YOU ARE HERE: LAT HomeCollections


Upkeep lags in U-Haul's aging fleet

Many trucks have high mileage, and The Times found safety checks were often overdue. Customers describe breakdowns and accidents.

June 25, 2007|Myron Levin and Alan C. Miller | Times Staff Writers

THE U-HAUL TRUCK was 19 years old, with nearly 234,000 miles on its odometer. It had a history of problems with its emergency brake and was overdue for a safety inspection.

Talmadge Waldrip, 73, of Forney, Texas, was using it to help his daughter move some belongings in September. He drove to a warehouse and killed the engine. Then he put the manual transmission in gear, set the emergency brake and stepped down from the cab, he told family members later.

Instantly, the truck rolled backward. Waldrip tried to climb back in, but the door knocked him to the pavement. The 6-ton truck rolled over his midsection and dragged him, crushing his pelvis.

Nine months and 14 surgeries later, the once-vigorous Waldrip cannot walk and needs round-the-clock care.

U-Haul International Inc. has denied responsibility and says it's still investigating the cause. Whatever the outcome, the accident shows how the company tries to squeeze the last mile from its vehicles, and how it often fails to meet its own standards for inspecting and maintaining them.

During a yearlong investigation, Times journalists surveyed more than 200 U-Haul trucks and trailers in California and other states and found that more than half were overdue for a company-mandated "safety certification," a check of brakes, tires and other parts typically required every 30 days.

Some safety checks were more than a year overdue.

In response, U-Haul said its fleet of more than 200,000 vehicles is safe and well-maintained. It said it is investing heavily to modernize the fleet and spends about $350 million a year -- about 20% of its rental revenue -- on maintenance and repairs.

U-Haul, the nation's largest do-it-yourself moving company, said its trucks are involved in fewer than four accidents per million miles -- about the same as a federal estimate of the accident rate for all passenger vehicles. The company said the rate for its trailers is even lower.

U-Haul's figures could not be independently verified. No government agency keeps track of accidents involving rental equipment.

The company said its "performance record on the highways of North America says that we are succeeding."


AMONG U-HAUL'S 100,000 trucks are many aging, high-mileage vehicles. Many have logged more than 100,000 miles. A recent court filing by U-Haul underscored the fleet's age: A company executive, referring only to the type of truck rented to Waldrip, said 4,595 of them were still on the road with 200,000 miles or more.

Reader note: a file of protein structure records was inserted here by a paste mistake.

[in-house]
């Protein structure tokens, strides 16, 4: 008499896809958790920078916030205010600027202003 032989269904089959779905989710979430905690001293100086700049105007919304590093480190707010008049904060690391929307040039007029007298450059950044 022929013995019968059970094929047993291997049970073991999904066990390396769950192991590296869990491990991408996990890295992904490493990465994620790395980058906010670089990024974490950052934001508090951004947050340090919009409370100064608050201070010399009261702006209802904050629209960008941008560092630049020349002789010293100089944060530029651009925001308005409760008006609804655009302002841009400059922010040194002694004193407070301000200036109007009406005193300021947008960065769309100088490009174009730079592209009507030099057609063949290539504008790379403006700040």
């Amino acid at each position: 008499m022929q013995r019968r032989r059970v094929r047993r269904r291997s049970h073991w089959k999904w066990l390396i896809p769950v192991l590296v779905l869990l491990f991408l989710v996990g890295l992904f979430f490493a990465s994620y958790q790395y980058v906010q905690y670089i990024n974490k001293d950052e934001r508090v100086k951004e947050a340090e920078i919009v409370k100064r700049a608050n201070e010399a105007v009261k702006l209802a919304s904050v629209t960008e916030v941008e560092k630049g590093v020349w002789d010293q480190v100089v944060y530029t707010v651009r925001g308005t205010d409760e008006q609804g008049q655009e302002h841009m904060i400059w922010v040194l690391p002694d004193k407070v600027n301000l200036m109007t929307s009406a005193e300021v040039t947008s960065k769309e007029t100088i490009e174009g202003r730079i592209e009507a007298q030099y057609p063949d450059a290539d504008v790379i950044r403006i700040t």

U-Haul has purchased about 38,000 new trucks over the last two years and has sold nearly as many older ones. But the company says it does not automatically retire vehicles at a fixed mileage or age.

Penske Truck Leasing, one of U-Haul's two major competitors, says that it replaces up to half its consumer rental fleet every year and that its oldest trucks are about 3 1/2 years old. Budget Truck Rental says the average age of its trucks is 2 to 2 1/2 years.

U-Haul relies on a far-flung network of independent dealers to supplement its 1,450 company-owned rental centers. This has added to maintenance problems.

Most of the 14,500 dealers have no auto service background. They include storage sites, mini-marts, postal supply shops, even liquor stores and laundromats.

Further complicating matters is U-Haul's practice of booking reservations without knowing if it will have trucks and trailers when and where renters want them. The policy leads to long lines of overwrought customers, creating pressure to get equipment back on the road quickly.

Twenty-four former U-Haul employees, including some who collectively oversaw hundreds of rental locations in California and other states, said in separate interviews that basic safety checks were often skipped because of thin staffing and the need to keep trucks and trailers rolling.

U-Haul mechanics on occasion have falsified repair records, listing work they did not perform -- a practice known as "hanging paper," court records and interviews show. U-Haul says this is rare and never tolerated.

The company faces little regulatory scrutiny in the U.S., but Canadian officials have sharply criticized its maintenance practices.

From July 2005 through August 2006, the Ontario Ministry of Transportation inspected about 800 U-Haul trucks and removed 20% from service because of such problems as defective lights, steering and brakes.

The inspectors idled only about 4% of the trucks of other rental firms.

U-Haul said that some vehicles were sidelined for reasons unrelated to their condition, such as a driver lacking a proper license, and that its Canadian operation is safe. The company said it is improving its performance in Canada by adding new trucks, retraining employees and dropping errant dealers.

Ontario Transportation Minister Donna Cansfield said in an interview that U-Haul has a long way to go.

"The bottom line is, people are renting U-Hauls and they're not safe," she said.


Los Angeles Times Articles